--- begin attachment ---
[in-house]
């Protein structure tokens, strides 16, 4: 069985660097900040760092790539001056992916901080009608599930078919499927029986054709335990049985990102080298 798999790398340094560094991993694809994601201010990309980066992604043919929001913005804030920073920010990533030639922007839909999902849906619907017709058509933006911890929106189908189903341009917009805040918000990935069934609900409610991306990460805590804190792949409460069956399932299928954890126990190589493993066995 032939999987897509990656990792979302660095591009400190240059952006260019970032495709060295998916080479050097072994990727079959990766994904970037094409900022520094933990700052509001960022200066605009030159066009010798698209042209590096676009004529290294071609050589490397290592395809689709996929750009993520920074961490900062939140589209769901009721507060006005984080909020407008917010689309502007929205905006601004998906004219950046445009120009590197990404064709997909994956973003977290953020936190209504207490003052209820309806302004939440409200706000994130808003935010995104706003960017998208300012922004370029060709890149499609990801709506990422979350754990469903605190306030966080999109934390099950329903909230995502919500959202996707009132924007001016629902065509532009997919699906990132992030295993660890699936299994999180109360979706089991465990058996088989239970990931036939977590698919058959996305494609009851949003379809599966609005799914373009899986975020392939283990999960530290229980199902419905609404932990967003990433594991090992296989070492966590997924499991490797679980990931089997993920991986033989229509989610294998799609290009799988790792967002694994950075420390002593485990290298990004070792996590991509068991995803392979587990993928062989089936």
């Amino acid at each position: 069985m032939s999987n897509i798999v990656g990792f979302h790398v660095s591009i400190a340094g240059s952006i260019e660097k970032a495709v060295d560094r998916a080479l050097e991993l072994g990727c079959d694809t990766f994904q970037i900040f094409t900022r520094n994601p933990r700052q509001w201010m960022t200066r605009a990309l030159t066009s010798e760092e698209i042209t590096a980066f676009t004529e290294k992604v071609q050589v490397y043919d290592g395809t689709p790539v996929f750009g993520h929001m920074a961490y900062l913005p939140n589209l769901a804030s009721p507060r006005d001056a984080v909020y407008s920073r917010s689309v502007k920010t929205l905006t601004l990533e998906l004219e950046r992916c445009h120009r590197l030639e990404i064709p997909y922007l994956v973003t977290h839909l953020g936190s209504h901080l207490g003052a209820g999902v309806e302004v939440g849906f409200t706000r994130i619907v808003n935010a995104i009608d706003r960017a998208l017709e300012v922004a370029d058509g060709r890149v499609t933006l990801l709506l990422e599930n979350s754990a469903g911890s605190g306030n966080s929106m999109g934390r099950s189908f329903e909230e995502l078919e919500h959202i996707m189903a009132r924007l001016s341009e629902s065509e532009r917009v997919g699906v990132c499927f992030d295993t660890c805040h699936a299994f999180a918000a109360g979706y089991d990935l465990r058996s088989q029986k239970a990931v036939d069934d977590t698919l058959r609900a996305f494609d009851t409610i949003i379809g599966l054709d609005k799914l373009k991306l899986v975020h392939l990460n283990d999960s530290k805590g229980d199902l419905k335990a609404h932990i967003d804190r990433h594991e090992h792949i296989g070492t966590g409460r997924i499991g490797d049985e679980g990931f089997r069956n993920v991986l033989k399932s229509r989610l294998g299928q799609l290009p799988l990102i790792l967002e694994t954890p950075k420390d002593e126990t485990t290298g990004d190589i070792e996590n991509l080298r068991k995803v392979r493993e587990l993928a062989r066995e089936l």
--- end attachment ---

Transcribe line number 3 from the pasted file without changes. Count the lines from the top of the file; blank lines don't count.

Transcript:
């Amino acid at each position: 069985m032939s999987n897509i798999v990656g990792f979302h790398v660095s591009i400190a340094g240059s952006i260019e660097k970032a495709v060295d560094r998916a080479l050097e991993l072994g990727c079959d694809t990766f994904q970037i900040f094409t900022r520094n994601p933990r700052q509001w201010m960022t200066r605009a990309l030159t066009s010798e760092e698209i042209t590096a980066f676009t004529e290294k992604v071609q050589v490397y043919d290592g395809t689709p790539v996929f750009g993520h929001m920074a961490y900062l913005p939140n589209l769901a804030s009721p507060r006005d001056a984080v909020y407008s920073r917010s689309v502007k920010t929205l905006t601004l990533e998906l004219e950046r992916c445009h120009r590197l030639e990404i064709p997909y922007l994956v973003t977290h839909l953020g936190s209504h901080l207490g003052a209820g999902v309806e302004v939440g849906f409200t706000r994130i619907v808003n935010a995104i009608d706003r960017a998208l017709e300012v922004a370029d058509g060709r890149v499609t933006l990801l709506l990422e599930n979350s754990a469903g911890s605190g306030n966080s929106m999109g934390r099950s189908f329903e909230e995502l078919e919500h959202i996707m189903a009132r924007l001016s341009e629902s065509e532009r917009v997919g699906v990132c499927f992030d295993t660890c805040h699936a299994f999180a918000a109360g979706y089991d990935l465990r058996s088989q029986k239970a990931v036939d069934d977590t698919l058959r609900a996305f494609d009851t409610i949003i379809g599966l054709d609005k799914l373009k991306l899986v975020h392939l990460n283990d999960s530290k805590g229980d199902l419905k335990a609404h932990i967003d804190r990433h594991e090992h792949i296989g070492t966590g409460r997924i499991g490797d049985e679980g990931f089997r069956n993920v991986l033989k399932s229509r989610l294998g299928q799609l290009p799988l990102i790792l967002e694994t954890p950075k420390d002593e126990t485990t290298g990004d190589i070792e996590n991509l080298r068991k995803v392979r493993e587990l993928a062989r066995e089936l």